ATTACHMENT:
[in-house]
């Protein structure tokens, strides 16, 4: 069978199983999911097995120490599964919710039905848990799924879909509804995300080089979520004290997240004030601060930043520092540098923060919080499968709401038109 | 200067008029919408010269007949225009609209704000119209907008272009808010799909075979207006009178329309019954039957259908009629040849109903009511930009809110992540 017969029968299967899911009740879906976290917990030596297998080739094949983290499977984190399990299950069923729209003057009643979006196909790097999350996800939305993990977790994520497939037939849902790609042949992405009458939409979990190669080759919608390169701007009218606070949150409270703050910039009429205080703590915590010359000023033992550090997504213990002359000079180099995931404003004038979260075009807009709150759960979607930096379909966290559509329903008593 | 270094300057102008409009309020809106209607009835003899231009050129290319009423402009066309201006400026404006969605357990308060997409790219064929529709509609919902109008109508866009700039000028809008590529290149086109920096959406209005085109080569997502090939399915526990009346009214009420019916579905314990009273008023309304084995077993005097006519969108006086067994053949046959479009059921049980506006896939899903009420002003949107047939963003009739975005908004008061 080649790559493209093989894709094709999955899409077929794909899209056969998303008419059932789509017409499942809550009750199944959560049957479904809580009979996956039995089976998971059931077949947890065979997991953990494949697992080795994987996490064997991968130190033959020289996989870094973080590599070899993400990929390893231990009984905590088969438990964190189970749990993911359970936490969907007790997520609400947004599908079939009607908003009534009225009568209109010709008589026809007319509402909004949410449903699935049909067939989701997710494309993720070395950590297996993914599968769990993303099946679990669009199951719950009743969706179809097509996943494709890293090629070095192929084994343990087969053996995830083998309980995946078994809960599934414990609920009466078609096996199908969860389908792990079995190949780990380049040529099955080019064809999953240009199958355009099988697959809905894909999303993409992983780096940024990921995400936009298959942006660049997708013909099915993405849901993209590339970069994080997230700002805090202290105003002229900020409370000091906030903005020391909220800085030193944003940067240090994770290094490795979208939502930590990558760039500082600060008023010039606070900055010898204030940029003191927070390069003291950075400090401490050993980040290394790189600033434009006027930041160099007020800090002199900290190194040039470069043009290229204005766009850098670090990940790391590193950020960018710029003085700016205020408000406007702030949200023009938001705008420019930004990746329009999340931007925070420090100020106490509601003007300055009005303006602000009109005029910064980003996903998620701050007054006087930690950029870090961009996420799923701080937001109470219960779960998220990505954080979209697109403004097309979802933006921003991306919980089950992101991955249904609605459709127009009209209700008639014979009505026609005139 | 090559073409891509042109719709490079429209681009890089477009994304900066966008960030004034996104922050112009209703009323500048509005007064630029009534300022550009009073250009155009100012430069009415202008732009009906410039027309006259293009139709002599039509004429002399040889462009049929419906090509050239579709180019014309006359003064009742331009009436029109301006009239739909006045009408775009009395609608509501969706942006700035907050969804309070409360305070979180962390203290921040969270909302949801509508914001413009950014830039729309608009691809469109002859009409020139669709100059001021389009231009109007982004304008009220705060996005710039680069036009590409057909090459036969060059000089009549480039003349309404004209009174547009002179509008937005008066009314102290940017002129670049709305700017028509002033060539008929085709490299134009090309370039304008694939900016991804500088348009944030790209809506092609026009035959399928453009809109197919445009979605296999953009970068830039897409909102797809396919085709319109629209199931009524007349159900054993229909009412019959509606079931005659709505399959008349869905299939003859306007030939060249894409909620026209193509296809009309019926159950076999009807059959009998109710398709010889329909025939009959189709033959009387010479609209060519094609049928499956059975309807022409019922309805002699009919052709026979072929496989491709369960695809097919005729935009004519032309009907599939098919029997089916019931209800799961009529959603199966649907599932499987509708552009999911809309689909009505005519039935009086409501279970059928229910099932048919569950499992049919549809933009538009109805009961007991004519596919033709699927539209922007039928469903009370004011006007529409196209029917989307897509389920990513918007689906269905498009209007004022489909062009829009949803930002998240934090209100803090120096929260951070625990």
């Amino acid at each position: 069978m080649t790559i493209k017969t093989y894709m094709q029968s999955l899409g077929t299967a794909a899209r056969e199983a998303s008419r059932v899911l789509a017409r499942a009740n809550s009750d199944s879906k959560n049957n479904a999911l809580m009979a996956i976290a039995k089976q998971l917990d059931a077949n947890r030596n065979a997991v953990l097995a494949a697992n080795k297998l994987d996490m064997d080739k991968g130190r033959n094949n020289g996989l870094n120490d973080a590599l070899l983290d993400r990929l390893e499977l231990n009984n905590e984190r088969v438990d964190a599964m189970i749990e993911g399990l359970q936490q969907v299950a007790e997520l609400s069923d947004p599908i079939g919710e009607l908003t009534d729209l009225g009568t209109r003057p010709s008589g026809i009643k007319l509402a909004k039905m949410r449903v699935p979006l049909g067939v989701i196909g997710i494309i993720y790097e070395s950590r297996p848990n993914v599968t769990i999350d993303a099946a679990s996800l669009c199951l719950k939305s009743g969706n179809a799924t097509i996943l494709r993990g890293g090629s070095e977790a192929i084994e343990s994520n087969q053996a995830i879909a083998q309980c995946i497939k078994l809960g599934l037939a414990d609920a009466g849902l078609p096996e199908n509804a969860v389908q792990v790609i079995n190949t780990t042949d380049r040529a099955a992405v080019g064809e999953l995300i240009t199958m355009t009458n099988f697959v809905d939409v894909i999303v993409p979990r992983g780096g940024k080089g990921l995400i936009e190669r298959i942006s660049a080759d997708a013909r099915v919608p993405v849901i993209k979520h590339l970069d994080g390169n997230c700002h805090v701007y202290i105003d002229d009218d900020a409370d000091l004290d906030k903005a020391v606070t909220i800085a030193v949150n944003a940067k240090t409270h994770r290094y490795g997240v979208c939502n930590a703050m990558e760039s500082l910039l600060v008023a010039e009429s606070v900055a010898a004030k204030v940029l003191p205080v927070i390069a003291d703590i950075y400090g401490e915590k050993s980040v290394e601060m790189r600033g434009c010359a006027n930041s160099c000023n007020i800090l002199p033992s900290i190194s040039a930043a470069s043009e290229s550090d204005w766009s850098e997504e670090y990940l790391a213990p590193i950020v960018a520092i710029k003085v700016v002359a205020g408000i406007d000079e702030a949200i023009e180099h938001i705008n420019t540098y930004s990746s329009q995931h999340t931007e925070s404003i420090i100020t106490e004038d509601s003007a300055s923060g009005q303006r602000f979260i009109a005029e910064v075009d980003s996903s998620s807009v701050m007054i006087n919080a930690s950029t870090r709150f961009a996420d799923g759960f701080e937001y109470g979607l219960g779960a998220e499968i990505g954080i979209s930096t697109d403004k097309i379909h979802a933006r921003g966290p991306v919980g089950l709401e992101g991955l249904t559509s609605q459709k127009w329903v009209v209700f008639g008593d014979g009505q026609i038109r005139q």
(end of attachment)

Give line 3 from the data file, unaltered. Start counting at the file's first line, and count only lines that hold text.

């Amino acid at each position: 069978m080649t790559i493209k017969t093989y894709m094709q029968s999955l899409g077929t299967a794909a899209r056969e199983a998303s008419r059932v899911l789509a017409r499942a009740n809550s009750d199944s879906k959560n049957n479904a999911l809580m009979a996956i976290a039995k089976q998971l917990d059931a077949n947890r030596n065979a997991v953990l097995a494949a697992n080795k297998l994987d996490m064997d080739k991968g130190r033959n094949n020289g996989l870094n120490d973080a590599l070899l983290d993400r990929l390893e499977l231990n009984n905590e984190r088969v438990d964190a599964m189970i749990e993911g399990l359970q936490q969907v299950a007790e997520l609400s069923d947004p599908i079939g919710e009607l908003t009534d729209l009225g009568t209109r003057p010709s008589g026809i009643k007319l509402a909004k039905m949410r449903v699935p979006l049909g067939v989701i196909g997710i494309i993720y790097e070395s950590r297996p848990n993914v599968t769990i999350d993303a099946a679990s996800l669009c199951l719950k939305s009743g969706n179809a799924t097509i996943l494709r993990g890293g090629s070095e977790a192929i084994e343990s994520n087969q053996a995830i879909a083998q309980c995946i497939k078994l809960g599934l037939a414990d609920a009466g849902l078609p096996e199908n509804a969860v389908q792990v790609i079995n190949t780990t042949d380049r040529a099955a992405v080019g064809e999953l995300i240009t199958m355009t009458n099988f697959v809905d939409v894909i999303v993409p979990r992983g780096g940024k080089g990921l995400i936009e190669r298959i942006s660049a080759d997708a013909r099915v919608p993405v849901i993209k979520h590339l970069d994080g390169n997230c700002h805090v701007y202290i105003d002229d009218d900020a409370d000091l004290d906030k903005a020391v606070t909220i800085a030193v949150n944003a940067k240090t409270h994770r290094y490795g997240v979208c939502n930590a703050m990558e760039s500082l910039l600060v008023a010039e009429s606070v900055a010898a004030k204030v940029l003191p205080v927070i390069a003291d703590i950075y400090g401490e915590k050993s980040v290394e601060m790189r600033g434009c010359a006027n930041s160099c000023n007020i800090l002199p033992s900290i190194s040039a930043a470069s043009e290229s550090d204005w766009s850098e997504e670090y990940l790391a213990p590193i950020v960018a520092i710029k003085v700016v002359a205020g408000i406007d000079e702030a949200i023009e180099h938001i705008n420019t540098y930004s990746s329009q995931h999340t931007e925070s404003i420090i100020t106490e004038d509601s003007a300055s923060g009005q303006r602000f979260i009109a005029e910064v075009d980003s996903s998620s807009v701050m007054i006087n919080a930690s950029t870090r709150f961009a996420d799923g759960f701080e937001y109470g979607l219960g779960a998220e499968i990505g954080i979209s930096t697109d403004k097309i379909h979802a933006r921003g966290p991306v919980g089950l709401e992101g991955l249904t559509s609605q459709k127009w329903v009209v209700f008639g008593d014979g009505q026609i038109r005139q």